For kids who got soap enemas that burned, why didn't your parents just use glycerin or warm water?
My thinking on this is that a household is much more likely to have soap around than glycerin. It is known that adding soap or glycerin or other (specific!) chemicals makes the enema more effective, and I imagine most parents aren't eager to repeat enemas more than necessary, so in their thinking one "good and soapy" one is better than a couple water ones. Further speculation - most instructions for soapsuds enemas are very vague about how much soap to use, or sometimes even suggest a significant amount. Many parents probably wind up making the enema soapier than it needs to be.
Essentially soap is a base, a very corrosive type of substance, often even more corrosive than many acids.
I believe that sodium hydroxide is the basic substance in soap, but very very very strongly diluted.
Fat is an ester (compound) of a fatty acid and glycerin. Making soap uses sodium or potassium hydroxide to split the glycerin off the ester. The hydroxide forms a salt with the fatty acid, and if done properly there will be very little free base left. In most cases soap appears to not cause a problem - in studies biopsies can see a difference in surface epithelium for a day or so, but then it seems to grow back. Very strong soap solutions (don't know exactly what this means, so I play it safe) or stupid soap solutions (antibacterial, detergent, and the like) can cause chemical colitis, not fun and potentially life-threatening.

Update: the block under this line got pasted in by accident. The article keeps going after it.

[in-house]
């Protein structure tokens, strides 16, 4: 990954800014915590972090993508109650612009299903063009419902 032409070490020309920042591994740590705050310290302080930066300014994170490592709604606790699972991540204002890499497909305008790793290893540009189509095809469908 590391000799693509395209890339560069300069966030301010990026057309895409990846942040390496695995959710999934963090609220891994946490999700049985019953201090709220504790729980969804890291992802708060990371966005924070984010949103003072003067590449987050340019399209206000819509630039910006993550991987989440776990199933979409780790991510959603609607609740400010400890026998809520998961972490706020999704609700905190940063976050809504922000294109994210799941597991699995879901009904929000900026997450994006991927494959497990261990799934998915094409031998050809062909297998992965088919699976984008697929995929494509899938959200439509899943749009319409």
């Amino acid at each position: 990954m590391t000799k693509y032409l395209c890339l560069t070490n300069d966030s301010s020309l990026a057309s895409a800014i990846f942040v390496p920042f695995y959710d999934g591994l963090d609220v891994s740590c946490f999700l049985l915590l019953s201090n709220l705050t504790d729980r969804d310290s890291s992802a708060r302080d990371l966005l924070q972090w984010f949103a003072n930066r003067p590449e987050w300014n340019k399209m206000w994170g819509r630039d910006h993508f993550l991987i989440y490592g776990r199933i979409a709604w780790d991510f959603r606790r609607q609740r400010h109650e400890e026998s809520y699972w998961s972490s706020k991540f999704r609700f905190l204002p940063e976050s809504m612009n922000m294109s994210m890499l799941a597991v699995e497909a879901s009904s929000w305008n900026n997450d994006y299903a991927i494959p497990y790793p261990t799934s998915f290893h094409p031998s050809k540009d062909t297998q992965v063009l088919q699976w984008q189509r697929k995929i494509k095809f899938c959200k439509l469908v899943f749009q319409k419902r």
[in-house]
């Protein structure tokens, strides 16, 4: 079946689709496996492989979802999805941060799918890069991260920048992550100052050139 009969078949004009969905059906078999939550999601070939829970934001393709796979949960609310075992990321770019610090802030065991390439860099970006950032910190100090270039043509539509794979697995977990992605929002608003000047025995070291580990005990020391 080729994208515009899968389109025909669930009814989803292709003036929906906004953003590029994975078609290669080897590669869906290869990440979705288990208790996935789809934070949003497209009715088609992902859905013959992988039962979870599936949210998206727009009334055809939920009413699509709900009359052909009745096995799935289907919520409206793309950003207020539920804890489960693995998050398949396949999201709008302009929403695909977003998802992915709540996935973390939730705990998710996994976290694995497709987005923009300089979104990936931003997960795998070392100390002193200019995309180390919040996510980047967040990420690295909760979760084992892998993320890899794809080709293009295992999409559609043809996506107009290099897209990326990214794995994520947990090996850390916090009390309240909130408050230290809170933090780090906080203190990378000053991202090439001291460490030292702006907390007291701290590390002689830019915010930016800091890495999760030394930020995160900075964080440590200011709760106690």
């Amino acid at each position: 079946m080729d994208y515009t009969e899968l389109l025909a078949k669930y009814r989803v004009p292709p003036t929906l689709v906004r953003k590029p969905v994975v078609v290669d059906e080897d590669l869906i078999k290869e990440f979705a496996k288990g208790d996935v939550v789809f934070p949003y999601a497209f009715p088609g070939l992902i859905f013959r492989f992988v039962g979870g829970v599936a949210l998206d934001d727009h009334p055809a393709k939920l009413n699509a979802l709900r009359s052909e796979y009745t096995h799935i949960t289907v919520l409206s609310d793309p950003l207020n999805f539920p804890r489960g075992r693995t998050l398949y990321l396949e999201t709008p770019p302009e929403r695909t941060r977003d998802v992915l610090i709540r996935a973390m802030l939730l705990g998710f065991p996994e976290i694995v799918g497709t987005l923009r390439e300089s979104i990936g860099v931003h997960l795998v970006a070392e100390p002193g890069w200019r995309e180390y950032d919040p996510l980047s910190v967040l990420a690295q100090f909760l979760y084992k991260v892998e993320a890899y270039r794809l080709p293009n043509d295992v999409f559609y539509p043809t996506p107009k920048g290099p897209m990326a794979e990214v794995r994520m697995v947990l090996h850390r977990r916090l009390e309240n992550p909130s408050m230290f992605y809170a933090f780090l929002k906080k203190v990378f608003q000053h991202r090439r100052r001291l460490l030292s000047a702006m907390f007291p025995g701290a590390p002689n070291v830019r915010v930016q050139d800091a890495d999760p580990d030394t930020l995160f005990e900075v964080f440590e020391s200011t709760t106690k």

I did see a nursing text from the '20s with the following slightly scary note: "Laundry soap is more effective in moving the bowels than white soap, but is more irritating." Given that laundry soap tends to have more free alkali than other soaps I wouldn't use it, even if it is "more effective" (especially given their recommendation to "[make] it fairly strong".